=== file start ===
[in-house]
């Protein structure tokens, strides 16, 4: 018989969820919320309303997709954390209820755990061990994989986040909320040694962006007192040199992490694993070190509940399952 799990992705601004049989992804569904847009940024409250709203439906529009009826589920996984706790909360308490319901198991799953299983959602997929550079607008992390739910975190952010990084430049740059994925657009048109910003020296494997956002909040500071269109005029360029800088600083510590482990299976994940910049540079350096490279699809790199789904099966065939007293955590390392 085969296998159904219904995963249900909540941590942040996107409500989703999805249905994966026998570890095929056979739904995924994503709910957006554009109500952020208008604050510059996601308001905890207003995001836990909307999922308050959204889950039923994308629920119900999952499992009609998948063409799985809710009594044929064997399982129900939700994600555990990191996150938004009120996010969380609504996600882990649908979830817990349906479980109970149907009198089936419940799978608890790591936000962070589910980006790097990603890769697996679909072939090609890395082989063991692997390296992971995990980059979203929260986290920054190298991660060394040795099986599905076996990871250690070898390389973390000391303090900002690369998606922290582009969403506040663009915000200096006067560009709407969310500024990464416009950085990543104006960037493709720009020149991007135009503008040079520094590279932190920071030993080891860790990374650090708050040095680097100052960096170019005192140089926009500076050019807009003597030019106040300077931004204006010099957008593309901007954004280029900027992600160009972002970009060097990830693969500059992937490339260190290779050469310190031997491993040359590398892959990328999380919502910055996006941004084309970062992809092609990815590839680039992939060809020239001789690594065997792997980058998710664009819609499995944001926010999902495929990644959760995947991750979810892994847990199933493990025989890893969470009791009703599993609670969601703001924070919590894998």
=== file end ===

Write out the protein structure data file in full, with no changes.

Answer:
[in-house]
């Protein structure tokens, strides 16, 4: 018989969820919320309303997709954390209820755990061990994989986040909320040694962006007192040199992490694993070190509940399952 799990992705601004049989992804569904847009940024409250709203439906529009009826589920996984706790909360308490319901198991799953299983959602997929550079607008992390739910975190952010990084430049740059994925657009048109910003020296494997956002909040500071269109005029360029800088600083510590482990299976994940910049540079350096490279699809790199789904099966065939007293955590390392 085969296998159904219904995963249900909540941590942040996107409500989703999805249905994966026998570890095929056979739904995924994503709910957006554009109500952020208008604050510059996601308001905890207003995001836990909307999922308050959204889950039923994308629920119900999952499992009609998948063409799985809710009594044929064997399982129900939700994600555990990191996150938004009120996010969380609504996600882990649908979830817990349906479980109970149907009198089936419940799978608890790591936000962070589910980006790097990603890769697996679909072939090609890395082989063991692997390296992971995990980059979203929260986290920054190298991660060394040795099986599905076996990871250690070898390389973390000391303090900002690369998606922290582009969403506040663009915000200096006067560009709407969310500024990464416009950085990543104006960037493709720009020149991007135009503008040079520094590279932190920071030993080891860790990374650090708050040095680097100052960096170019005192140089926009500076050019807009003597030019106040300077931004204006010099957008593309901007954004280029900027992600160009972002970009060097990830693969500059992937490339260190290779050469310190031997491993040359590398892959990328999380919502910055996006941004084309970062992809092609990815590839680039992939060809020239001789690594065997792997980058998710664009819609499995944001926010999902495929990644959760995947991750979810892994847990199933493990025989890893969470009791009703599993609670969601703001924070919590894998």